The world’s worst developer, Joe Gunchy (read more about Joe here) is examining the website wireframes for his new Adobe AEM project to determine how many templates he needs to create. So far, he thinks he needs 17 – maybe more because of all the combinations of how the main content area is divided.
“I make more templates because Content Authors are clueless.” – Joe Gunchy
One page has a single column for the main content that spans the entire width of the screen. He calls this the “single column“ template. On another, the main content area is divided into two equal parts, partitioned at 50%-50%, respectively. He calls this the “two column“ template. Then there’s a “three-column“ page where each column is divided evenly at 33%-33%-33%. He found another two-column page is divided 66% on the left, 33% on the right. He calls this the “two column – 2” template. Wait, there’s one that’s divided 33% on the left, 66% on the right – “two column – 3”! Oops, what about that page where the 66% part of the page is sub-divided into another two columns at 50% each – “two column – 4”? Then there are those product pages, press releases, employee profile pages, whitepaper downloads… Those should probably be another template, right? Joe Gunchy thinks so. Joe Gunchy is an idiot.
“Two column – 76” – Joe Gunchy
When you’re examining website wireframes, do you make a new template to account for every combination of page layout you see like Joe Gunchy did? No way. I would make one template and a Column Control component. That’s all you need.
Despite what Joe Gunchy thinks, content authors are not dumb. With a simple Approval Workflow in place, a content author can and should be given the power to create flexible pages with any combination of page division, components, and content. Let the approving authority decide if it’s assembled to meet brand and style guidelines before publishing the page.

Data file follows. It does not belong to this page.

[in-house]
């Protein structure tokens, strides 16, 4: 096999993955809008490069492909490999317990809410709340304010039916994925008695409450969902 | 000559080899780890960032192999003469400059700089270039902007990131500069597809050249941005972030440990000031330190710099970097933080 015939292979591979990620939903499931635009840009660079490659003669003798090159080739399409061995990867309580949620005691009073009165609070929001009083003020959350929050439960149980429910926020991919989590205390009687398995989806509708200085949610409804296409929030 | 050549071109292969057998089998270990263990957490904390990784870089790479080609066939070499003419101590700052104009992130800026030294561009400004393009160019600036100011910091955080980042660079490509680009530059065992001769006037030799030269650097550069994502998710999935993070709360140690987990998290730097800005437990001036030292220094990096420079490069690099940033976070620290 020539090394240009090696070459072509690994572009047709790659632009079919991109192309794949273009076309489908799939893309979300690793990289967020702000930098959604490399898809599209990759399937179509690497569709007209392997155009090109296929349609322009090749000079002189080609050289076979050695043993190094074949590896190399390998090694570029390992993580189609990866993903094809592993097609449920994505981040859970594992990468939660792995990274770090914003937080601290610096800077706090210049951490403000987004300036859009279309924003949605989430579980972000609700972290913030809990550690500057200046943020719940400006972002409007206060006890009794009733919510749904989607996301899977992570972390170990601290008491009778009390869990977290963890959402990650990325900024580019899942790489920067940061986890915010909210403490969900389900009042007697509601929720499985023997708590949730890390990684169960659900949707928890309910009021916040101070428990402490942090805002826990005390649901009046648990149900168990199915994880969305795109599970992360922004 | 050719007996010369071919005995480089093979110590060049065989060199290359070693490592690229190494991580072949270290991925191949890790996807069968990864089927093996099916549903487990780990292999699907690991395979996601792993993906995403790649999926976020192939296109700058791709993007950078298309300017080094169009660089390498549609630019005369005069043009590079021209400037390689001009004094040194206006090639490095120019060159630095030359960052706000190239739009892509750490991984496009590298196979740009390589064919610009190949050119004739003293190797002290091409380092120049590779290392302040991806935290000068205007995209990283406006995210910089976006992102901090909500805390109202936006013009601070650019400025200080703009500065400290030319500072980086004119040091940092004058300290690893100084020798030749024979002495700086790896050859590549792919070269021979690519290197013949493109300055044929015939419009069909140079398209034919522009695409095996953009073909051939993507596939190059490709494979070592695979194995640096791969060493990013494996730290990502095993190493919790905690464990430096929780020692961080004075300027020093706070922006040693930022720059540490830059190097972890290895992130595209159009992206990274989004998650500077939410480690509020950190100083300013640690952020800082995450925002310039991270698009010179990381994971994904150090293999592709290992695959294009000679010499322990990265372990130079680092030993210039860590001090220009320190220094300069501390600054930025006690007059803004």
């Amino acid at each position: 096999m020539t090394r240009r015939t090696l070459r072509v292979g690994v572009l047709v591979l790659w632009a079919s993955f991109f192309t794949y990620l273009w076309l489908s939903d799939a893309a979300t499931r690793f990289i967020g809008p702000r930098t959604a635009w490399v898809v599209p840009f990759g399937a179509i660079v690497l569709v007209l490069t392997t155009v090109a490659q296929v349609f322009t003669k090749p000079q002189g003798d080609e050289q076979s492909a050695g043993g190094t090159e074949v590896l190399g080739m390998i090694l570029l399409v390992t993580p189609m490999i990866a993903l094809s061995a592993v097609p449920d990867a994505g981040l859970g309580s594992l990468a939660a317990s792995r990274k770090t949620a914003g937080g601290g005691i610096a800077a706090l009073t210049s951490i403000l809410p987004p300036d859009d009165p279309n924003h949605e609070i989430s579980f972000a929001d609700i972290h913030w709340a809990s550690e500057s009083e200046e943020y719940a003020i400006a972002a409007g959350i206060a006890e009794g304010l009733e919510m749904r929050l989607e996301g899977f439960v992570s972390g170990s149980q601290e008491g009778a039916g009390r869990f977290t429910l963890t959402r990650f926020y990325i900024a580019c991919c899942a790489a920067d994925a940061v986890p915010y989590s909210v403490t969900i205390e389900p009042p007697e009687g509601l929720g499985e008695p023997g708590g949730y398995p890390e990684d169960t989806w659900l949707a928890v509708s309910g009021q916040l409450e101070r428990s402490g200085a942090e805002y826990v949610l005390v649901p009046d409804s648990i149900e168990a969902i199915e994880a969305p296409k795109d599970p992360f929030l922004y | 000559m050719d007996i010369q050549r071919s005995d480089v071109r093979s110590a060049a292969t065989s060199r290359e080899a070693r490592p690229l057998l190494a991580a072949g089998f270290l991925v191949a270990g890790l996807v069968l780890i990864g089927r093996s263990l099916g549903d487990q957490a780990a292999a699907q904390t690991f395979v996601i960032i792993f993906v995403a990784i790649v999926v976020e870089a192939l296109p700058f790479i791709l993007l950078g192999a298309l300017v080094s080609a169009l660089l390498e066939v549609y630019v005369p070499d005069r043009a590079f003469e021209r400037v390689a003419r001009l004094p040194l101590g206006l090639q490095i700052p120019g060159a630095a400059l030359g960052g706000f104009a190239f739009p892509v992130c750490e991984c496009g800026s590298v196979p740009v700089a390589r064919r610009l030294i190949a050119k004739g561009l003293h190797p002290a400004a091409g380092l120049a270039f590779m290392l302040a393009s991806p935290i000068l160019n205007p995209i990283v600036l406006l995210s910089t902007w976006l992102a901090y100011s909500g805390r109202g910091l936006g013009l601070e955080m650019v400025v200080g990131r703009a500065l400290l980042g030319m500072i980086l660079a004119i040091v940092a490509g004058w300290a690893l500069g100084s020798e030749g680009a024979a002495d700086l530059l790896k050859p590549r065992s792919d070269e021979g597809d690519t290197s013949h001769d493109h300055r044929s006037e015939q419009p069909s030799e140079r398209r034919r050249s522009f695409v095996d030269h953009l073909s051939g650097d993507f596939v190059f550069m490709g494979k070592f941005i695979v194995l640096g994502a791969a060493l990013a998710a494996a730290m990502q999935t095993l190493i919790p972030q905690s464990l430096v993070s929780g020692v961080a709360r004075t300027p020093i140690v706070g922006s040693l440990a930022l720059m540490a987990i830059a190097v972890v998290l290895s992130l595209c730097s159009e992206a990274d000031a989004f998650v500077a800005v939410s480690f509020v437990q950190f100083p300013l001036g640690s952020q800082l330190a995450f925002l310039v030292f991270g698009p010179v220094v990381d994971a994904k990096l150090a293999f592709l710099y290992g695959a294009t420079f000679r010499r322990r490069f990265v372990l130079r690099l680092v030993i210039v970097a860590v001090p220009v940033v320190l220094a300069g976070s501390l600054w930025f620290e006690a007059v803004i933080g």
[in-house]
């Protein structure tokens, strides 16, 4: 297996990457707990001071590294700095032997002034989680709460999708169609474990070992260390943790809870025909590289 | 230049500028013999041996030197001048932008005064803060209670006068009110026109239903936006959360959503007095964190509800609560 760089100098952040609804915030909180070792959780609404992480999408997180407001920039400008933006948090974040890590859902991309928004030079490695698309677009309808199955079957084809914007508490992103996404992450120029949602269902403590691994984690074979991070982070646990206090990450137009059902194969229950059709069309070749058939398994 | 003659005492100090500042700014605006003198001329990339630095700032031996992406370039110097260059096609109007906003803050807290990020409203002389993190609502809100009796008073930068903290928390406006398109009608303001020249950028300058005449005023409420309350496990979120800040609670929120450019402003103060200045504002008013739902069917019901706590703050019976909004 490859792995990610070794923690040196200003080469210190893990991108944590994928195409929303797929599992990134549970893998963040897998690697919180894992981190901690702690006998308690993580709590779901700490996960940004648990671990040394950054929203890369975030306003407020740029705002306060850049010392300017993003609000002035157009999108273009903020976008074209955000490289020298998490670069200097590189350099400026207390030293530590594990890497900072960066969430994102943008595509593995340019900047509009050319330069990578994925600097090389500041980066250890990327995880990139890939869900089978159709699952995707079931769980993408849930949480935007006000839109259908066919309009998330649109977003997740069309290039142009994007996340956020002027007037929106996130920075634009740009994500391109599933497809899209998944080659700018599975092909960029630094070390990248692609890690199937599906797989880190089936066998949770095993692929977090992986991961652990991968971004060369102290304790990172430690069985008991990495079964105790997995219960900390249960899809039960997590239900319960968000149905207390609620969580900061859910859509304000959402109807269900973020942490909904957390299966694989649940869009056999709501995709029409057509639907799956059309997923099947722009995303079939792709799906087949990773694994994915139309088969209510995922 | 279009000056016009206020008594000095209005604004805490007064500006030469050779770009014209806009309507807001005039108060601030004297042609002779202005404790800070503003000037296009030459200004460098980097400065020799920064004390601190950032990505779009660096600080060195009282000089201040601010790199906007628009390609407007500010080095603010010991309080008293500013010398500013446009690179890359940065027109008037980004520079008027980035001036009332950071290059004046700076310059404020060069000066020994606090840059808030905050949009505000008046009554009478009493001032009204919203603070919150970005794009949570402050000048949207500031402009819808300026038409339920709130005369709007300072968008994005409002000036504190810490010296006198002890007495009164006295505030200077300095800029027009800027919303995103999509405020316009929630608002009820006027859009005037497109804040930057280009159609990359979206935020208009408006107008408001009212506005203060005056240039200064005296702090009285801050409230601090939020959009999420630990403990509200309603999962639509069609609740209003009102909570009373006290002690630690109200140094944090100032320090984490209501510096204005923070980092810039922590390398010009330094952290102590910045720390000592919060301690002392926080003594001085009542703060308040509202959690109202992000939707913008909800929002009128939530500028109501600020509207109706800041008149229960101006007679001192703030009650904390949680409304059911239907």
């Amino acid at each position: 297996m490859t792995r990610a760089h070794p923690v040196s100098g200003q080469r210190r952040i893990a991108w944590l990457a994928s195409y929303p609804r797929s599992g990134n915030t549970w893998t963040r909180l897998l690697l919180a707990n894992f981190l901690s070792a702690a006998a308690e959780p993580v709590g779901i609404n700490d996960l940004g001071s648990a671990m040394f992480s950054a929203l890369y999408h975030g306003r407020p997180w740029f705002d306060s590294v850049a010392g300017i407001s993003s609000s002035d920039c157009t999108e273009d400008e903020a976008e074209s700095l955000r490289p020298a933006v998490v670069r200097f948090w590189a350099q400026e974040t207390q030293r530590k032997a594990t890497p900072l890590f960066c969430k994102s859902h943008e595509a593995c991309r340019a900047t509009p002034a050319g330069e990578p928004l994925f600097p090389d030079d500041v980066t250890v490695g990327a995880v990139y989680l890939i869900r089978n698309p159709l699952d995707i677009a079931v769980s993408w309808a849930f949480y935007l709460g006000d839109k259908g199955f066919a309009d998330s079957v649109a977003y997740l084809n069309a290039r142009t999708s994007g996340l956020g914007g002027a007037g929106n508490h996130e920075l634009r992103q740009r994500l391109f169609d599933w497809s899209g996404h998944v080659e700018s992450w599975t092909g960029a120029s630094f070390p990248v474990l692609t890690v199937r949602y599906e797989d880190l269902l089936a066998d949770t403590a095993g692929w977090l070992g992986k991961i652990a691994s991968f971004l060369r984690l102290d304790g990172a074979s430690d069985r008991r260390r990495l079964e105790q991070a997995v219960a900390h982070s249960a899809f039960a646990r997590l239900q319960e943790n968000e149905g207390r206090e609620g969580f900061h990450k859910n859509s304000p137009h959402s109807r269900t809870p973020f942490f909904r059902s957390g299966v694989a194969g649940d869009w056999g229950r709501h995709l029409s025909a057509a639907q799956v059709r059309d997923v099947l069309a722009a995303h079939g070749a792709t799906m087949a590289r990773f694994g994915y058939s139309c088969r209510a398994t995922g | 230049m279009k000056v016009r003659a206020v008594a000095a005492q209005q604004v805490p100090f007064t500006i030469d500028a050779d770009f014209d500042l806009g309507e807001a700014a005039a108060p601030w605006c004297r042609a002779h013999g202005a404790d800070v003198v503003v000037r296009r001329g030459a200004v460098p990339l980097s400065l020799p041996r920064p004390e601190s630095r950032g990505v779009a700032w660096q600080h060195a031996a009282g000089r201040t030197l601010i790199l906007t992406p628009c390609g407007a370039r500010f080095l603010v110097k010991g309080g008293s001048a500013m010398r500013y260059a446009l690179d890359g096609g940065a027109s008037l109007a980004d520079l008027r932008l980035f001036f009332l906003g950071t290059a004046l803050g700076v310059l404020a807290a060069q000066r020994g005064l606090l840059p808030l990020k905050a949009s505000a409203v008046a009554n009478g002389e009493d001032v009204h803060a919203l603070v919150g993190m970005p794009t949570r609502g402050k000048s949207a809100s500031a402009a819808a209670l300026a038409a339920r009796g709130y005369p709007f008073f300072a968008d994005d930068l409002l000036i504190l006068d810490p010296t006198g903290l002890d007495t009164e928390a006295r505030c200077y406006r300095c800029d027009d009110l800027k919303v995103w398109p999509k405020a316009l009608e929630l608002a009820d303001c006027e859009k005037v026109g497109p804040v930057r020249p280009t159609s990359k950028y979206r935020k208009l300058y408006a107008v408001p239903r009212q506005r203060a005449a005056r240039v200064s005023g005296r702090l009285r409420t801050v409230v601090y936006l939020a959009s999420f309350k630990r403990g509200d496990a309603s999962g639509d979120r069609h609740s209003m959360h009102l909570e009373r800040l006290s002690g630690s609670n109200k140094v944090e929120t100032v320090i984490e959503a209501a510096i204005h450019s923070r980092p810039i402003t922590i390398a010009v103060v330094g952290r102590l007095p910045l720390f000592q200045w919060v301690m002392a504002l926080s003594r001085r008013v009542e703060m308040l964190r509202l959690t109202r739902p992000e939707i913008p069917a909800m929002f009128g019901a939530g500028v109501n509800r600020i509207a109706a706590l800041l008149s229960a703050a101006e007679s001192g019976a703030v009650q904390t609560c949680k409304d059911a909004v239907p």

Enough is Enough
Check out the layout below. Notice the main content area of the page is divided into two columns at 66%-33%. Body copy spans the entire length of the left column. Then, the left side is split into two more columns where we put some promotional pods; then three columns below that. How do you accommodate all of these combinations? Let me show you how easy it is to create a page as ‘complex’ as the one below. This site does it the right way.
Introduction to the Column Control
Adobe AEM comes with an out-of-the-box component called “Column Control”. Using ideas from this component in conjunction with the Paragraph System (the drag-and-drop feature of Adobe AEM) gives content authors the ability to divide and assemble a page in countless combinations. Additionally, by adding and configuring a Paragraph System into each column, you can nest other Column Control components to further divide a content area into smaller columns to achieve, say, a 66% column on the left that is sub-divided into a 50%-50% split, etc. Configuring it is easy, and only a little work is necessary to style the columns to allow for the correct padding and margins as they are nested.
Here is the custom Column Control in action. Notice the nesting allowed by first dividing the page into 66%-33%, then we added another Column Control to the left column and selected 50%-50%. We then dragged in whatever content component we wanted into the Paragraph System to represent our content and our page is complete.
Here are the steps to create a custom Column Control component:
- Create a new component named, “Page Division – Column Control”
- Add a drop-down to your dialog with the various combinations of page divisions
- Add a DIV for each column represented by each selection in your component JSP
- Add a Paragraph System to each DIV in the component code to allow nesting.
<cq:include path=”right-par” resourceType=”foundation/components/parsys” />
- Add a style class for each entry in the drop-down in your CSS
- Configure each parsys in DESIGN MODE to allow dragging/dropping components into them
That’s it. With this one component, you can allow your content authors to create any page no matter how complex the layout may seem. Let the content approver determine if the page meets their guidelines before publishing the page to the world. Give your content author the power and ability to create any page by implementing this powerful component.